|Reviews for Blood and Hope:|
There is 1 review so far. To add a review of your own for this item, visit the voting page.
|Doctor Who and the Civil War|
|By:||David Layton, Los Angeles, United States|
|Date:||Thursday 22 November 2018|
|Rating: || 8|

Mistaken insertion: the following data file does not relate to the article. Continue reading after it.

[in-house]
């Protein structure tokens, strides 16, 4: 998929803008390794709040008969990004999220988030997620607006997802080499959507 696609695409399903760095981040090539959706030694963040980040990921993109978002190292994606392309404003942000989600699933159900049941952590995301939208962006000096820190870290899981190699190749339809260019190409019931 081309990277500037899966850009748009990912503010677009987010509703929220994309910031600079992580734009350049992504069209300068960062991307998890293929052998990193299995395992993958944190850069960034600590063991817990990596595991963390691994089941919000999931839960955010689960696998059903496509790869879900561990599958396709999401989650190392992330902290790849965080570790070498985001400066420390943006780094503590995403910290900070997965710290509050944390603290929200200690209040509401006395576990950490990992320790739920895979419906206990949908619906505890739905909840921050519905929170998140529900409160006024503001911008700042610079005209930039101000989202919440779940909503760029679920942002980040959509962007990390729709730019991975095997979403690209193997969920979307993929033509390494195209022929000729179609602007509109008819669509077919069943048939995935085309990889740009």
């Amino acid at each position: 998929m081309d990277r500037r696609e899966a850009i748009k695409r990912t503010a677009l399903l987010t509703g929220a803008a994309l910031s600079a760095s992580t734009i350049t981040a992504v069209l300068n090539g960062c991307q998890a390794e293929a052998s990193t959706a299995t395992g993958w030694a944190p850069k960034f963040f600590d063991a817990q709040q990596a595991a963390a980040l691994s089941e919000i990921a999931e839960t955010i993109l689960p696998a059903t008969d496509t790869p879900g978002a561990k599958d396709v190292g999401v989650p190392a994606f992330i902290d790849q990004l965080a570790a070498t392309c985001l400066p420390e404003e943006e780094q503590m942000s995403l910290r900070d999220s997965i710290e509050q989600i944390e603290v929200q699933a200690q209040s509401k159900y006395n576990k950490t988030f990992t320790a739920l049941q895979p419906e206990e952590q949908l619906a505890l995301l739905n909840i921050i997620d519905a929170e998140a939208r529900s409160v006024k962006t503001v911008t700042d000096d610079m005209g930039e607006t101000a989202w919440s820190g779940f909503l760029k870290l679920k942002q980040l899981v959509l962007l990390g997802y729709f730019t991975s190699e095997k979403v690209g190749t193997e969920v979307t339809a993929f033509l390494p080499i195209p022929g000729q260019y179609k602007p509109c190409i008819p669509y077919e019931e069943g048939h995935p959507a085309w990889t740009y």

This is a short novel featuring Doctor 5. "Blood and Hope" occupies the pure historical genre of Doctor Who stories, so has a place left vacant during the Peter Davison run on TV. This story also includes the character Erimem from the Big Finish audio series. The plot is fairly simple. The Doctor and companions land, immediately find themselves in trouble, get separated, and spend the rest of the story trying to reunite. In this case, they land at a farmhouse in the borderland between sides near the end of the American Civil War. The Doctor gets in trouble with a kind of jailbreak of some slaves, leaving Peri and Erimem to fend for themselves. The two have to pretend that Peri is a woman displaced by the war, and that Erimem is her slave. They run afoul of mad Confederate Colonel Jubal Eustace, who goes on a vendetta against them. Meanwhile, The Doctor has been forced into service as a surgeon for the Union army. Simple as the plot is, McLaughlin complicates the story and makes it more interesting by writing this as an epistolary novel. The main "narrators," therefore, are a Union officer named Will Johnson, writing letters home to his sweetheart about his search for his cousin, Paul le Val, who is forced into service for the Confederacy, and Peri, who is dictating a kind of personal confession of some action she does not want to admit to. There are a few other writers, plus some extracts of historical documents, but most of the narrating is from these two perspectives. This means that The Doctor is pretty much a side character, seen only in how his actions affect other characters. The novel is not "about" The Doctor all that much. Instead, it is about the psychological effects of war on Peri, Will, Paul, and Jubal. In that regard, the novel is fairly accurate, and McLaughlin does not overplay either the "you should be horrified" angle, or the sympathy angle. The plot does proceed by an abundance of remarkable coincidences, which seems to me a bit of lazy plotting. Overall, it is an interesting and worthwhile read.